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Experts look elsewhere for way forward on wage growth

  • January 07 2022
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Experts look elsewhere for way forward on wage growth

By Fergus Halliday
January 07 2022

Overseas examples could provide a path forward for those looking to boost Australia’s wage growth.

experts look elsewhere for way forward on wage growth

Experts look elsewhere for way forward on wage growth

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  • January 07 2022
  • Share

Overseas examples could provide a path forward for those looking to boost Australia’s wage growth.

experts look elsewhere for way forward on wage growth

With wage growth at record lows, experts are looking beyond Australia’s own borders for potential solutions.

A new report released by The Australia Institute has examined how labour market reforms seen in New Zealand and Germany could act as an inspiration for local legislators looking for a way forward on wage growth.

“The erosion of collective bargaining has been a major factor in Australia’s record-weak wage growth over the past decade,” explained senior economist at the Centre for Future Work Alison Pennington.

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According to her, the New Zealand-style reforms or coordinated sectoral bargaining systems seen in the Nordic and continental European countries could provide an avenue to tackle this problem.

“Australia should learn from those countries and take urgent measures to stop the decline of collective bargaining here,” she said.

Ms Pennington said that there is a wealth of experience available from other countries that demonstrates the potential for collective bargaining to be modernised, offering Australian workers a better chance at fair compensation and better working conditions.

“Unfortunately, Australian governments seem more obsessed with vilifying and policing unions, instead of engaging them as full and constructive partners,” she noted.

In the future, Ms Pennington predicted that this erosion of collective bargaining would continue to lead to even weaker wages.

Speaking to nestegg, The Australia Institute economist Dr Jim Stanford noted that wage growth since 2013 has been consistently weaker than any time since the 1930s.

“The government’s own policies are the main culprit in wage stagnation: attacking unions and collective bargaining, freezing pay for public sector workers, and opposing minimum wage increases,” he said.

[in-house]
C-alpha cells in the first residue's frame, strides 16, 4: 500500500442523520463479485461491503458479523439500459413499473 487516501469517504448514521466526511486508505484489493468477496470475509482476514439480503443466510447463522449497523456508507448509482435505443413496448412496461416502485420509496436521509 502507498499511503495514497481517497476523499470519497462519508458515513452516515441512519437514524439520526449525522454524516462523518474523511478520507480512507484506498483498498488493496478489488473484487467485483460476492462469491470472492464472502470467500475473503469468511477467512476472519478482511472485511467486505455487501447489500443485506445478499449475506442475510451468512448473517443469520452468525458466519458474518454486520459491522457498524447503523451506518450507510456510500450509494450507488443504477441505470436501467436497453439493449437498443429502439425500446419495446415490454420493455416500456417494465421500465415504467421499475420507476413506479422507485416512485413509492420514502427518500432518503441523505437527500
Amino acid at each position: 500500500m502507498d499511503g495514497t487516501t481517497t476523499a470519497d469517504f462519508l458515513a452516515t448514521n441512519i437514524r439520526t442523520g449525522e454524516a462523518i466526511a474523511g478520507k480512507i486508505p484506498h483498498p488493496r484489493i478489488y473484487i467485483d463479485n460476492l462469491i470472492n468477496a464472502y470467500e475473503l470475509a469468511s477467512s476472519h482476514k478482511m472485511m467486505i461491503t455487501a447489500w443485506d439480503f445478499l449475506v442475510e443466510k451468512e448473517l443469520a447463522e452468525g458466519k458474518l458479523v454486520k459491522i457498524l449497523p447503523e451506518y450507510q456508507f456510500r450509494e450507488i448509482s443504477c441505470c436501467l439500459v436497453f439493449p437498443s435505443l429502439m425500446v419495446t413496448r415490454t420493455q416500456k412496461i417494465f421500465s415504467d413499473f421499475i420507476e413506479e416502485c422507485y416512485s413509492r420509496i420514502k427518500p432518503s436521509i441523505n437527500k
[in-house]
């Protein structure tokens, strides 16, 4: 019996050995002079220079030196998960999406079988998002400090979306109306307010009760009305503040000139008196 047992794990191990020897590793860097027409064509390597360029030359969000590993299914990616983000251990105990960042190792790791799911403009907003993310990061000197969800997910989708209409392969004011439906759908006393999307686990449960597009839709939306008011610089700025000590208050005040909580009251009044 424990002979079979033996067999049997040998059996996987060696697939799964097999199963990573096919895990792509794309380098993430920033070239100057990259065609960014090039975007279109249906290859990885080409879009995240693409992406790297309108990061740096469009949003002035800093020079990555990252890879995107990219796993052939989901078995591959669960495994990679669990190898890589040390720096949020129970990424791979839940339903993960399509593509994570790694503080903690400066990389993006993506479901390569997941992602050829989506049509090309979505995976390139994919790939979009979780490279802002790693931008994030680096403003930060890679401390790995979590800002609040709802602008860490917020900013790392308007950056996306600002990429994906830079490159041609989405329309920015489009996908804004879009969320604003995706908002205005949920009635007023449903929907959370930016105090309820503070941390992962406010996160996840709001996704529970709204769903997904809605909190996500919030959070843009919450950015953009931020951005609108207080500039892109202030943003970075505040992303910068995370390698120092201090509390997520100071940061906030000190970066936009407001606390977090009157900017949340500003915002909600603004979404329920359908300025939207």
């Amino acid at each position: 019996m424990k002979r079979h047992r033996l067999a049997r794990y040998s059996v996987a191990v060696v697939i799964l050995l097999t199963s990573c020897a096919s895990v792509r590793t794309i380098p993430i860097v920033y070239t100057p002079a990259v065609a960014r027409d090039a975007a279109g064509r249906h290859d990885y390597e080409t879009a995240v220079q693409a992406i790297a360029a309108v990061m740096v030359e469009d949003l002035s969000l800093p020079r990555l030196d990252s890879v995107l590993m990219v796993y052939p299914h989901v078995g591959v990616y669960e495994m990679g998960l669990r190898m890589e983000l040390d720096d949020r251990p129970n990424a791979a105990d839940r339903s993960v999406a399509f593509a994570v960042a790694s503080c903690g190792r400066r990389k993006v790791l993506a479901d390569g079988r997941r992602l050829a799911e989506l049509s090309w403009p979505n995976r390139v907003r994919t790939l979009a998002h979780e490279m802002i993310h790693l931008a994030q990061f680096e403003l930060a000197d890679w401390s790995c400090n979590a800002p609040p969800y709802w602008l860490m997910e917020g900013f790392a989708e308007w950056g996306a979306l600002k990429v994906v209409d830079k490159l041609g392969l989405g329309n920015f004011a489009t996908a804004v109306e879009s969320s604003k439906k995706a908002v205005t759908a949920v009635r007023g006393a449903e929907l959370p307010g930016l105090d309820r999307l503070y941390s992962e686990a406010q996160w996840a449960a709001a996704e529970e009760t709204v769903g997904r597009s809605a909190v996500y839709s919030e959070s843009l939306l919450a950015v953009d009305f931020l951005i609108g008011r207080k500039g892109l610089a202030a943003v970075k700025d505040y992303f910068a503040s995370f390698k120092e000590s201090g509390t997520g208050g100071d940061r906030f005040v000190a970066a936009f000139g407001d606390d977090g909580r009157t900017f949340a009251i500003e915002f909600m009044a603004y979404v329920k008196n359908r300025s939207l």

Data released this week by the federal government suggested that collective bargaining coverage has declined during the pandemic, with approximately 600,000 workers losing enterprise agreement coverage over the last two years.

United Workers Union secretary Tim Kennedy said that contractions of Australia’s collective bargaining system are key drivers of low wage growth.

“Australian workers need an effective system of collective bargaining that goes beyond the legal entity that directly employs them,” he said.

Mr Kennedy argued that a strong collective bargaining system ensures workers have greater control over the safety of their work, regardless of the sectors, industries, or labour hire arrangements.

Of course, simply earning a higher salary and ensuring access to safer working conditions aren’t the only things that Australian workers are missing out on as a result of an inadequate collective bargaining landscape.

Deakin University Professor of Politics and Policy Andrew Scott added that the current situation is exacerbating deficiencies in training arrangements, leading to more misalignment between jobs and skills.

“Australia can learn much from the Nordic countries’ superior economic and social policy outcomes that arise from well-integrated skills and collective bargaining systems,” he said.

Experts look elsewhere for way forward on wage growth
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About the author

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Fergus is a journalist for Momentum Media's nestegg and Smart Property Investment. He likes to write about money, markets, how innovation is changing the financial landscape and how younger consumers can achieve their goals in unpredictable times. 

About the author

author image
Fergus Halliday

Fergus is a journalist for Momentum Media's nestegg and Smart Property Investment. He likes to write about money, markets, how innovation is changing the financial landscape and how younger consumers can achieve their goals in unpredictable times. 

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